Giants lefty Madison Bumgarner twirled a gem against the Dodgers on Friday night, but in the course of that gem Yasiel Puig managed to touch him for a solo homer in the sixth. As Puig rounded third following his customary bat-flip, he and Bumgarner exchanged words -- inhospitable words, presumably -- and for a few moments thing seemed on the verge of boiling over.
Let's revisit things, shall we? At this writing, there's no embeddable video of said squabble, so let's turn to the timeless medium of the GIF, which was invented by Betsy Ross.
First, the pitch prior to the homer may have stuck in Bumgarner's craw just a bit ...
To be fair, Puig pretty clearly had something in his eye just prior to the pitch, and the offering was in fact ruled a strike. Still, pitchers (somewhat understandably) don't like mid-delivery interruptions.
Then, Puig wrought this ...
And then words were spoken, possibly through clinched teeth ...
The guess here is that everything -- the stepping out of the box mid-pitch, the bat-flip, the somewhat leisurely trip around the bases (made more leisurely by Bumgarner himself) -- conspired to annoy the Giants' lefty. None of this, however, seems too egregious on the part of Puig. At least not as egregious as, say, this.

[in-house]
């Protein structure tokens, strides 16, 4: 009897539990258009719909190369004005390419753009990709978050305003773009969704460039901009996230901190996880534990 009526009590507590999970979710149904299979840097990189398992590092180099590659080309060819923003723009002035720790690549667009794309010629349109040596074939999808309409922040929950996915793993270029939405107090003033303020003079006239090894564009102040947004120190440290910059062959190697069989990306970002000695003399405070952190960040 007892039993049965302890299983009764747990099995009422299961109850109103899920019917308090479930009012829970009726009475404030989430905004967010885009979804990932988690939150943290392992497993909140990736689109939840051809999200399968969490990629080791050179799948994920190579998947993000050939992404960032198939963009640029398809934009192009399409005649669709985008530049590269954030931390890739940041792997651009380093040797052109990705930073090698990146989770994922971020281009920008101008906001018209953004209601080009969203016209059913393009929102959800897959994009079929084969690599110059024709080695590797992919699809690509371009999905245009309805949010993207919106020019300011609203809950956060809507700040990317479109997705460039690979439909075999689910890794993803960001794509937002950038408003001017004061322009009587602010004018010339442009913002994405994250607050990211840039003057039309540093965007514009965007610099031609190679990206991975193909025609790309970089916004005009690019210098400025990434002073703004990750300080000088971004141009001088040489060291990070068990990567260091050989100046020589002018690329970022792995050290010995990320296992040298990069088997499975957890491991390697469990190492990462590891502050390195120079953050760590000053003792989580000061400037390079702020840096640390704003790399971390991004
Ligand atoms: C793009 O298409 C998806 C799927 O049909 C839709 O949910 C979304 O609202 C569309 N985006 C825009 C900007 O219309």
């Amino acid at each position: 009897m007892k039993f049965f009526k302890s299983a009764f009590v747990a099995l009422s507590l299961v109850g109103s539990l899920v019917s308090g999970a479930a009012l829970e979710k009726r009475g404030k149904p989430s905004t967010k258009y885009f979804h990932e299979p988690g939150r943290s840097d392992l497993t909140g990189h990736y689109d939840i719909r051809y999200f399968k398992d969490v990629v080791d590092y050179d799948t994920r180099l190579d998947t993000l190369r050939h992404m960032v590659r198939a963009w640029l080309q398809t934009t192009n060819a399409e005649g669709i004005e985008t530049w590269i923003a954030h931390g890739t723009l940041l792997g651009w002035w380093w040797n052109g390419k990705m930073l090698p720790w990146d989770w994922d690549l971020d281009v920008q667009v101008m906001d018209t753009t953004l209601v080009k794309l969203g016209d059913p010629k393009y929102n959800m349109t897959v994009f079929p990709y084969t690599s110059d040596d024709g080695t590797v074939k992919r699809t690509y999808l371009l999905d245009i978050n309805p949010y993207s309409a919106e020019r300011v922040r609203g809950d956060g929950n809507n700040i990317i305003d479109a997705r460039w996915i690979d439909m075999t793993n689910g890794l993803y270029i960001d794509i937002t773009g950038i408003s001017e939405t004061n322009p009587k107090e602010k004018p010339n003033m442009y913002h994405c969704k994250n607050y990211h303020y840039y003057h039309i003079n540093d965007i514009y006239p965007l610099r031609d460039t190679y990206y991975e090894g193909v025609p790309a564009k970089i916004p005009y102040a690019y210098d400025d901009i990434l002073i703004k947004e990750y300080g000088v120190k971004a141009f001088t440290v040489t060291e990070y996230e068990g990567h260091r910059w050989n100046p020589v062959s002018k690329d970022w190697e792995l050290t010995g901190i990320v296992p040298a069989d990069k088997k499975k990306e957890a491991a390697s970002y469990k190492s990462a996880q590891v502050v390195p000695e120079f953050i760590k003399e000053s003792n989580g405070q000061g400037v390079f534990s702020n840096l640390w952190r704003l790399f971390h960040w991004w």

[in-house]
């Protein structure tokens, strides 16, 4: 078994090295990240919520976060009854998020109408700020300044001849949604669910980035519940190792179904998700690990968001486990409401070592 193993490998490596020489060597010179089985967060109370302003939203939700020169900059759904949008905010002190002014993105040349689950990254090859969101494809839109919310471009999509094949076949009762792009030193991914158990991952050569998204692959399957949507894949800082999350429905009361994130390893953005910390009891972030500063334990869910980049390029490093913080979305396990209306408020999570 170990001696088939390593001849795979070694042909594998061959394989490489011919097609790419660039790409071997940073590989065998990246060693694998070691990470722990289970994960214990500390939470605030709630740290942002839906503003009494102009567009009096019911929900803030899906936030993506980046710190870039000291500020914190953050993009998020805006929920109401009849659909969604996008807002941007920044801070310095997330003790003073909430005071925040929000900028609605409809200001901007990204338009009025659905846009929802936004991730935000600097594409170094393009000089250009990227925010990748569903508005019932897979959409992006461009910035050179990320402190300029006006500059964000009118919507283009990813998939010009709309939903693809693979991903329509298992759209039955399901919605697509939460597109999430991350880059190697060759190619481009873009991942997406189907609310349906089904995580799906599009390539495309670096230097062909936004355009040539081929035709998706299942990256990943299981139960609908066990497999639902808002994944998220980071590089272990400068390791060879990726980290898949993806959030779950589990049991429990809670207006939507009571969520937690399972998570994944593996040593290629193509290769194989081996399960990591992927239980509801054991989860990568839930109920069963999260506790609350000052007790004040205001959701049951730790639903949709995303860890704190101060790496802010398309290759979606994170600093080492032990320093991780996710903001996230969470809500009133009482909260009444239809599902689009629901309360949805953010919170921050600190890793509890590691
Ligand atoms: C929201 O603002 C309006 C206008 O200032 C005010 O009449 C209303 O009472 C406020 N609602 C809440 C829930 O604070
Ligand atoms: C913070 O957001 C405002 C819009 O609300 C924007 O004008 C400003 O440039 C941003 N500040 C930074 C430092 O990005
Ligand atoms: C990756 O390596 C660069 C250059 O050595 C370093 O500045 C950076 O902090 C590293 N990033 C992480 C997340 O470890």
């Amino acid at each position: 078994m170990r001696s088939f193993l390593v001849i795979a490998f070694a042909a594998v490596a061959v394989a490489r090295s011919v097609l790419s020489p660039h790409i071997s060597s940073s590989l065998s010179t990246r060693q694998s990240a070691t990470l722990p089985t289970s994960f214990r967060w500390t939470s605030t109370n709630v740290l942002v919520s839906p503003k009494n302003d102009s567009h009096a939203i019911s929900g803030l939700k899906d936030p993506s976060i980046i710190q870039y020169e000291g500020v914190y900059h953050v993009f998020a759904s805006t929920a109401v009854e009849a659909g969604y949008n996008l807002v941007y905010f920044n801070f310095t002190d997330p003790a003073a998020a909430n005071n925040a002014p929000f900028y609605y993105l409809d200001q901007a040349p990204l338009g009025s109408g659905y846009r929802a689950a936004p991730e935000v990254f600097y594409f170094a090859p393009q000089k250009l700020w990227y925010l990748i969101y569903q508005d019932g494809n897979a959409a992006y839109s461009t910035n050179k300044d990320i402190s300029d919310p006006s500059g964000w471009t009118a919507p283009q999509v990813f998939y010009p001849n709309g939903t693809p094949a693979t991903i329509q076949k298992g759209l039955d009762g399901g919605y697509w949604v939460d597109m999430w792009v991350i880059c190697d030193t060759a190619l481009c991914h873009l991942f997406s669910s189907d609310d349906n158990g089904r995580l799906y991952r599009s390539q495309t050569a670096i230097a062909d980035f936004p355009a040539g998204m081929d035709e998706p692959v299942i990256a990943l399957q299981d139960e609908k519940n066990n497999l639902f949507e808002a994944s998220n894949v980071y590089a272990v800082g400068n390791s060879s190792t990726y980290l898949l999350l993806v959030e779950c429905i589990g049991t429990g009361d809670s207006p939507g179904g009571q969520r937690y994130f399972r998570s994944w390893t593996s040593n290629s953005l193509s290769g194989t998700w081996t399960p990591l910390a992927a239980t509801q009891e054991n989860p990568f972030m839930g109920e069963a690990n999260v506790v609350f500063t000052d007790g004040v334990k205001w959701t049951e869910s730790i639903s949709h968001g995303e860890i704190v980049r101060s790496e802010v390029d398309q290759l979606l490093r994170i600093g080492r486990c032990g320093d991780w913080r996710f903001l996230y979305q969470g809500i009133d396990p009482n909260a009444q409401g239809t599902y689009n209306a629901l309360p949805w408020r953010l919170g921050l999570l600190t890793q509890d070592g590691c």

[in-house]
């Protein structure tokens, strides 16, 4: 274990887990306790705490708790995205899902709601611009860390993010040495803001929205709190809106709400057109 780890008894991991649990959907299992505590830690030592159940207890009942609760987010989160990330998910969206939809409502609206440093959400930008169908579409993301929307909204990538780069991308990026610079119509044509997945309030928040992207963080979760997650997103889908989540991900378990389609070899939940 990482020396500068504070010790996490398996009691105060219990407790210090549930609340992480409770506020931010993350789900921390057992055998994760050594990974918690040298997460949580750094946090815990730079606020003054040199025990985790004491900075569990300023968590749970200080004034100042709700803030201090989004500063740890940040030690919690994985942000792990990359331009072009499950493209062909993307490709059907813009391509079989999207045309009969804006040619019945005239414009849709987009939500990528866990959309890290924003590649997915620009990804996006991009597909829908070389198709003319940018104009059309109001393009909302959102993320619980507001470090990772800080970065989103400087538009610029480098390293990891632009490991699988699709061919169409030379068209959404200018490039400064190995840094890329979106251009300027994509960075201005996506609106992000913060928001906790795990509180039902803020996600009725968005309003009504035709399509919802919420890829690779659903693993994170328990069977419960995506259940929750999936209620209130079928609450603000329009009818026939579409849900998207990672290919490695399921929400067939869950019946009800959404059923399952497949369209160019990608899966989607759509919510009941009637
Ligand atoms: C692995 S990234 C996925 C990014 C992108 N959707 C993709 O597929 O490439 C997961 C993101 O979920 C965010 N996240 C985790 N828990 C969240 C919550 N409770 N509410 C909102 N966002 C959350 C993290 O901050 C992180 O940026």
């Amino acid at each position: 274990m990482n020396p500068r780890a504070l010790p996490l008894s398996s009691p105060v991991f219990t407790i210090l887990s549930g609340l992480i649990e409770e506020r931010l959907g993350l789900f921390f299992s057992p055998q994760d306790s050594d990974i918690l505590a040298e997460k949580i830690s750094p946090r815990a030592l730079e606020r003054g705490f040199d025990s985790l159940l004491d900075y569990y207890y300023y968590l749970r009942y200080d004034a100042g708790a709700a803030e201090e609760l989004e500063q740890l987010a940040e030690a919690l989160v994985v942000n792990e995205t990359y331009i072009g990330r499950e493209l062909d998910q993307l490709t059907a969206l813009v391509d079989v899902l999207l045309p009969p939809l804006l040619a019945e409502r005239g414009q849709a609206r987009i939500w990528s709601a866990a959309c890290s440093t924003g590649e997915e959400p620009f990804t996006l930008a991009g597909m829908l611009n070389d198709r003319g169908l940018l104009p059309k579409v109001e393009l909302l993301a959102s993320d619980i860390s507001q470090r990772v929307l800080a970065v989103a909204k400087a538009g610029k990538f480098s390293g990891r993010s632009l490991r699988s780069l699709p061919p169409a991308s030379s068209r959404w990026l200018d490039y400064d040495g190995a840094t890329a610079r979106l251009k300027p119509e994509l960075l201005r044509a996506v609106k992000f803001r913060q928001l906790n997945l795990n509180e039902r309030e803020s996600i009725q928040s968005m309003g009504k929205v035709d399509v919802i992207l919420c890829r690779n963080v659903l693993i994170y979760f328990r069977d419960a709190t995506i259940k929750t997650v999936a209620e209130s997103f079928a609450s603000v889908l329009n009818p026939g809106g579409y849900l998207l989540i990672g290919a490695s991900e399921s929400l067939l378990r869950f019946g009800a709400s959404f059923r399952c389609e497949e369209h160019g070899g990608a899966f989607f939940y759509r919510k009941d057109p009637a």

Anyhow, via MLB.com's Ken Gurnick, here's what Bumgarner had to say after the game (note that tongue seems to be deeply ensconced in cheek):
"I was just congratulating him. That was a really good swing. I don't know why everybody got so mad. That was pretty impressive. I don't know what happened. Again, I don't know why everybody got so mad. It escalated quickly for no reason. I think he said, 'Thank you,' I'm not sure if he did. I don't speak Spanish very well."
And here's Dodgers skipper Don Mattingly:
"He hit it, flipped it and ran. I'm not sure what he's upset about. You see guys do stuff every day. The double standard is always annoying. Obviously, Yasiel is a little bit of a lightning rod. He plays hard. I didn't think he did anything wrong."
I'll go with Mattingly's take on this. I'm not sure why pitchers as a species remain so breathlessly concerned about post-homer decorum, but nothing Puig did strikes me as out of line relative what some guys on every team in the majors undertake on occasion.